Gwynne is not Detra's only child. She has three other offspring, Judia, now 21; George, now 19; and Sade, now 18. Those three children were sent to live with relatives in Wisconsin when Detra began serving her prison sentences for her 1997 drug and theft convictions. The record indicates that Judia and Sade remained there without incident. George did not.

After his mother was sent to prison, George lived briefly with his maternal grandmother in Milwaukee. He soon left there to return to Chicago, where he stayed with his maternal uncle, Detra's brother. The uncle beat George, made him sleep on the floor, and forced him to watch the uncle and the uncle's male paramour engage in sexual intercourse. Eventually the situation was brought to the attention of authorities, who removed George from the uncle's home and placed him in a shelter.

The State was granted temporary custody of George on December 18, 1997, and placed him with his maternal aunt. George apparently remained there until July of 1999, when he fled the State. His whereabouts remained unknown until October of 2000, when a DCFS worker discovered that he had gone back to stay with his maternal grandmother in Milwaukee.

While Detra was released from the hospital on June 21, 1999, Gwynne remained there until July 1, 1999, when she was admitted to the Maryville Center for Medically Complex Children. In the interim, DCFS was granted temporary custody of the child. On June 29, 1999, when Gwynne was 11 days old, the State petitioned the circuit court of Cook County pursuant to the Juvenile Court Act of 1987 (705 ILCS 405/1-1 et seq. (West 2002)) to make her a ward of the court.

After providing notice to the biological parents, the court conducted a temporary custody hearing pursuant to section 2-10 of the Juvenile Court Act (705 ILCS 405/2-10 (West 2002)). Based on that hearing, the court determined that probable cause existed to believe that Gwynne was neglected, abused and dependent; that there was an immediate and urgent necessity to remove the child from her parents' home; and that no efforts could reasonably be made at that time to prevent or eliminate the necessity for removing the child from the home. The court therefore ordered that Gwynne be removed from the home and granted DCFS temporary custody of her.1

The circuit court entered its order placing Gwynne in temporary custody on July 9, 1999. An adjudicatory hearing was subsequently held at which the court found that Gwynne was a neglected or abused minor within the meaning of section 2-3 of the Juvenile Court Act of 1987 (705 ILCS 405/2-3 (West 2002)) because her environment was injurious to her welfare (705 ILCS 405/2-3(1)(b) (West 2002)), because she had controlled substances in her system that were not attributable to the medical care administered to her or her mother (705 ILCS 405/2-3(1)(c) (West 2002)), and because her parents created a substantial risk of physical injury to her by other than accidental means (705 ILCS 405/2-3(2)(ii) (West 2002)). The court further determined that Gwynne was a dependent minor as defined by section 2-4 of the Juvenile Court Act (705 ILCS 405/2-4 (West 2002)).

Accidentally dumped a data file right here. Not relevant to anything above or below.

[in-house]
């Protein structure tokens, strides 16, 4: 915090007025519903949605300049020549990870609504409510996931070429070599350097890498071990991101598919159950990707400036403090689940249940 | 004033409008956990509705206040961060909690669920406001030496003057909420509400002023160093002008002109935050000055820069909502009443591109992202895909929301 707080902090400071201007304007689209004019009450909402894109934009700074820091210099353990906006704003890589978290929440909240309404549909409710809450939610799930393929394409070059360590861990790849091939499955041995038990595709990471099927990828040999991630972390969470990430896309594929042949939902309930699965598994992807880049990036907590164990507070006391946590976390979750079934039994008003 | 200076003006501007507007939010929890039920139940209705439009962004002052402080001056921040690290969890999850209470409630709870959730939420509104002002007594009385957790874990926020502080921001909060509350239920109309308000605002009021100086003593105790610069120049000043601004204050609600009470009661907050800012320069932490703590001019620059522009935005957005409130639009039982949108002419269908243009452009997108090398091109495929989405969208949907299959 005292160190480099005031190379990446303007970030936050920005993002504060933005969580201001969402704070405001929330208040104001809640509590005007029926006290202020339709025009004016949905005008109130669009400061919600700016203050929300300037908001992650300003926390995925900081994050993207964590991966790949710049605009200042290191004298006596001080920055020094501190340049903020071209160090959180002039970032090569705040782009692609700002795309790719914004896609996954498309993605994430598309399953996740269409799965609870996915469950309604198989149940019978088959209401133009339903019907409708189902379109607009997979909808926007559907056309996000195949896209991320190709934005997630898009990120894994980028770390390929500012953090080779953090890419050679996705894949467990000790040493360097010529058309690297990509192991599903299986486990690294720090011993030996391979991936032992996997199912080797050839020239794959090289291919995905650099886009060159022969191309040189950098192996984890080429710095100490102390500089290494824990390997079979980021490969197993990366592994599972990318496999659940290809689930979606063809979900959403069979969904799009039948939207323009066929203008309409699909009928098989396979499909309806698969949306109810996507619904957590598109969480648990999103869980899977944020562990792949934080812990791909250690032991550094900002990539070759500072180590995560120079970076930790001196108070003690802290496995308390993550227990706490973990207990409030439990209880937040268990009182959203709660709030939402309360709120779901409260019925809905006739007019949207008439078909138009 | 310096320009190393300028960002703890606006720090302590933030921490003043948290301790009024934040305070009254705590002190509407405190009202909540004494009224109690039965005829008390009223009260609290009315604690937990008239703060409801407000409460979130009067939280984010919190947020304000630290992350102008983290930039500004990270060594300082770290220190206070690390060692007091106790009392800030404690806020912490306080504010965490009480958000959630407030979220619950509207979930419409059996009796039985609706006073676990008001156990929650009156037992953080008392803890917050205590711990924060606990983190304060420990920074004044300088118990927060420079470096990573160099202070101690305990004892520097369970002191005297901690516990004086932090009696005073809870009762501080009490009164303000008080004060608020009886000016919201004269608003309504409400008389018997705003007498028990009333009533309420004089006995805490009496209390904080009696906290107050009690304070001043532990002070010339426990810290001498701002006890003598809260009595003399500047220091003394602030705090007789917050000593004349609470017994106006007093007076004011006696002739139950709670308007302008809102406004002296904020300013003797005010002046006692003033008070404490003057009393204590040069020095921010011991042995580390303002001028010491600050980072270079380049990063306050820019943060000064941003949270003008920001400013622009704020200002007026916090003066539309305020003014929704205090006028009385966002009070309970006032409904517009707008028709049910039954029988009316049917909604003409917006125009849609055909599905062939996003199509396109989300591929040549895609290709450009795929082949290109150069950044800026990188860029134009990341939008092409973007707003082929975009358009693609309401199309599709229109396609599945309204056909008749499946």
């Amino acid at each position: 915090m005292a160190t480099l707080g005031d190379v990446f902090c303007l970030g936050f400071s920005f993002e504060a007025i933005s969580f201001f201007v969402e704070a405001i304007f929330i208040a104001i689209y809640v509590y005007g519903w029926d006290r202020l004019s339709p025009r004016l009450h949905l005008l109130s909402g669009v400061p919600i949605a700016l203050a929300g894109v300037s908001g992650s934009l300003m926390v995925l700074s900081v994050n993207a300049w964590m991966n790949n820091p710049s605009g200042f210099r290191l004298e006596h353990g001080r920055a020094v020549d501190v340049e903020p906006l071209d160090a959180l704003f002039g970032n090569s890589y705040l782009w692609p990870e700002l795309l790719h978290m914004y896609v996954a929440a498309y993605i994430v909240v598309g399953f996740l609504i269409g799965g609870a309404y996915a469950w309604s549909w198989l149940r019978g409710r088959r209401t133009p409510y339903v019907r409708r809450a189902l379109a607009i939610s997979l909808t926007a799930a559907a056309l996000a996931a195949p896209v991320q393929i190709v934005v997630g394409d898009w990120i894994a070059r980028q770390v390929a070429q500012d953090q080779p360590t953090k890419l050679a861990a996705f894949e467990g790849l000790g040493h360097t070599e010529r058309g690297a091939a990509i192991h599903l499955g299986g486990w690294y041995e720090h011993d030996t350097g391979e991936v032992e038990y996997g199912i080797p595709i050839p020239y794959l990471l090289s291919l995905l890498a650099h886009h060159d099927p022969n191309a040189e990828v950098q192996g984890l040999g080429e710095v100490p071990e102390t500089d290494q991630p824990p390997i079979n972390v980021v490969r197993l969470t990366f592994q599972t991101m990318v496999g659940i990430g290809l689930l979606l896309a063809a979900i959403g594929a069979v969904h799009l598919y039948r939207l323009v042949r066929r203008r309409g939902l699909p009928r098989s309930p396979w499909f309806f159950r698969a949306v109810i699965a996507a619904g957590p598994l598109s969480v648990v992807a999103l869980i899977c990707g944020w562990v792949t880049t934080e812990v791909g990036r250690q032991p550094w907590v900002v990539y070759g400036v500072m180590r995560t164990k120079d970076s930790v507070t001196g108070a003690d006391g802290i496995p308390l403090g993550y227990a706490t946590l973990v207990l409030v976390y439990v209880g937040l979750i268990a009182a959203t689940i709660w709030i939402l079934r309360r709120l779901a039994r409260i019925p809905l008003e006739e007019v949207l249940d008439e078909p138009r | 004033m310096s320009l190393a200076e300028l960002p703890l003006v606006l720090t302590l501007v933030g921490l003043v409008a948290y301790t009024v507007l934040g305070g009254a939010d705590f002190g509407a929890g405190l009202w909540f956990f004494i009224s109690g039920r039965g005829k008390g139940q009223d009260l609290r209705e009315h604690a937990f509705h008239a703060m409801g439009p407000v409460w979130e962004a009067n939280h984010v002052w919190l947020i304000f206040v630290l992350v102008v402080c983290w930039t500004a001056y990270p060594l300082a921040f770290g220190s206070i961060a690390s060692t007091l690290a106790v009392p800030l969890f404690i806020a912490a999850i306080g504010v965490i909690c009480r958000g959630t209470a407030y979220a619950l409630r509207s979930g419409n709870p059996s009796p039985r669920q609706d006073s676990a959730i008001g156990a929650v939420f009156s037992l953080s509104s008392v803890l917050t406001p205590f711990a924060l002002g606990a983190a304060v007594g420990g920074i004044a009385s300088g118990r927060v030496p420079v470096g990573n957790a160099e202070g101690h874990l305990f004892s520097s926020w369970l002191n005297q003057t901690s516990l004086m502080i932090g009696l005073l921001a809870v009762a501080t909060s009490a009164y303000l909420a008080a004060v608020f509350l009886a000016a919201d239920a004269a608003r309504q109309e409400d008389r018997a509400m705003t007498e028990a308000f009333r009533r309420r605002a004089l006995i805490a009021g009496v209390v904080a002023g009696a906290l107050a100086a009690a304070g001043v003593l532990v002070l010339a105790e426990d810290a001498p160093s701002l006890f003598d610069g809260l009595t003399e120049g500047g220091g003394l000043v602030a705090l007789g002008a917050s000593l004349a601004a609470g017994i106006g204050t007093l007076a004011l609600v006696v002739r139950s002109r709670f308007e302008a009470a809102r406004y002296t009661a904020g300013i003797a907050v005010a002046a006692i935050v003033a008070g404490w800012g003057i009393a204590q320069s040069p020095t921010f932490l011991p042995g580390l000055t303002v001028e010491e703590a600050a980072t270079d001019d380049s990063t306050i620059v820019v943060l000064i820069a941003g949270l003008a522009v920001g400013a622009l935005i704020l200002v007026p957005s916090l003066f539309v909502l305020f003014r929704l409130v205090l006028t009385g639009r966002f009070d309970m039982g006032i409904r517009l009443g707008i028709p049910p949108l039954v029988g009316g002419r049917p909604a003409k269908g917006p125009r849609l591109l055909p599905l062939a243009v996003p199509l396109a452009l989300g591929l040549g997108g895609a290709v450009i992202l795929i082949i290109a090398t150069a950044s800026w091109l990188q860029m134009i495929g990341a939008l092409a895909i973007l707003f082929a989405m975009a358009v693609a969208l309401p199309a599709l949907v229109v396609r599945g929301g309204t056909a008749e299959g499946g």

After making the foregoing findings, the court immediately convened a dispositional hearing pursuant to section 2-21(2) of the Juvenile Court Act (705 ILCS 405/2-21(2) (West 2002)). In a dispositional order entered December 7, 1999, the court found that Gwynne's mother, Detra, was an unfit parent and that both of Gwynne's parents were unable to care for her. The court determined that reasonable efforts had been made to prevent or eliminate Gwynne's removal from her home, that appropriate services aimed at family preservation and family reunification had been unsuccessful, and that it was in Gwynne's best interests that she be removed from the custody of the parents, guardian or custodian. The court therefore adjudged Gwynne to be a ward of the court and placed her under the guardianship of DCFS.

Through Lutheran Social Services of Illinois (LSSI), Gwynne was placed in a specialized foster home. In February of 2000, Gwynne was moved to what the record describes as a preadoptive, nonrelative foster home. A report prepared for the court by LSSI in May of 2000 indicated that the foster mother expressed a desire to adopt Gwynne if plans to return her home failed and that Gwynne could reasonably expect to remain in the foster parent's care until adulthood.

Gwynne has now resided with the same foster family for five years, nearly her entire life. The family consists of the foster parents, their biological daughter, and an adopted daughter who has special needs similar to Gwynne's. Both foster parents have undergone extensive training to deal with the type of problems facing Gwynne, and the foster ...